Cla. No, no; he cannot long hold out these which nature, love, and filial tenderness,

Shall, O dear father, pay thee plenteously :
The incessant care and labour of his mind

My due, from thee, is this imperial crown; Hath wrought the mure, that should confine it in, Which, as immediate from thy place and blood, So thin, that life looks through, and will break out.

Derives itself to me. Lo, here it sits, P. Humph. The people fear me ; for they do

(Putting it on his head. observe

Which heaven shall guard : And put the world's Infather’d heirs, and loathly birds of nature :

whole strength The seasons change their manners, as the year

Into one giant arm, it shall not force
Had found some months asleep, and leap'd then This lineal honour from me : This from thee

Will I to mine leave, as 'tis left to me. (Erit.
Cla. The river hath thrice flow'd, no ebb between : K. Hen. Warwick ! Gloster ! Clarence !
And the old folk, time's doting chronicles,
Say, it did so, a little time before

Re-enter WARWICK, and the rest. That our great grandsire, Edward, sick'd and died. Cla.

Doth the king call ? War. Speak lower, princes, for the king recovers. War. What would your majesty? How fares your P. Humph. This apoplex will, certain, be his end.

grace? K. Hen. I pray you, take me up, and bear me K. Hen. Why did you leave me here alone, my hence

lords. Into some other chamber : softly, pray.

Cla. We left the prince my brother here, my [They convey the King into an inner part of

liege, the room, and place him on a bed. Who undertook to sit and watch by you. Let there be no noise made, my gentle friends; K. Hen. The prince of Wales ? Where is he? Unless some dull and favourable hand

let me see him : Will whisper musick to my weary spirit.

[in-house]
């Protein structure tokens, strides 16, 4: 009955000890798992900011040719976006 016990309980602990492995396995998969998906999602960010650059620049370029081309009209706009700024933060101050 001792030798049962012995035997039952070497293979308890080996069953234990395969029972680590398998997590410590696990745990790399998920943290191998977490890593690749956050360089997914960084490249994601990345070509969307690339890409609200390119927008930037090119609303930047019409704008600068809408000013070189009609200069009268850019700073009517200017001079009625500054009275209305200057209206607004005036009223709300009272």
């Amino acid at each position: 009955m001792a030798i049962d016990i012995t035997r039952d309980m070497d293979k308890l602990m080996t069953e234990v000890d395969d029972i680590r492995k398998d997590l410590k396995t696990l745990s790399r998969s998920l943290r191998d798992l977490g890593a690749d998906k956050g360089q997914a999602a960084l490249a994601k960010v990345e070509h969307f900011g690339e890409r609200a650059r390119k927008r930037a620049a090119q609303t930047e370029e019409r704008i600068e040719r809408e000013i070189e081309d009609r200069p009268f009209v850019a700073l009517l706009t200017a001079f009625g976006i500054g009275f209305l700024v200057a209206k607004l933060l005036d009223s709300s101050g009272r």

He is not here. Wrır. Call for the musick in the other room, War. This door is open ; he is gone this way.



with care,

D. Humph. He came not through the chamber To stab at half an hour of my life. where we stay'd.

What! canst thou not forbear me half an hour ? K. 'Hen. Where is the crown? who took it from Then get thee gone ; and dig my grave thyself; my pillow?

And bid the merry bells ring to thine ear, War. When we withdrew, my liege, we left it That thou art crowned, not that I am dead. here.

Let all the tears that should bedew my hearse, K. Hen. The prince hath ta'en it hence : -go, Be drops of balm, to sanctify thy head : seek him out.

Only compound me with forgotten dust; Is he so hasty, that he doth suppose

Give that, which gave thee life, unto the worms. My sleep my death ?

Pluck down my officers, ak my decrees; Find him, my lord of Warwick ; chide him hither. For now a time is come to mock at forin,

[Erit WARWICK. Harry the fifth is crown'd: - Up, vanity' This part of his conjoins with my disease,

Down, royal state ! all you sage counsellors, hence! And helps to end me. — See, sons, what things you And to the English court assemble now, are!

From every region, apes of idleness ! How quickly nature falls into revolt,

Now, neighbour confines, purge you of your scum• When gold becomes her object !

Have you a ruflian, that will swear, drink, dance, For this the foolish over-careful fathers

Revel the night; rob, murder, and commit Have broke their sleep with thoughts, their brains The oldest sins the newest kind of ways?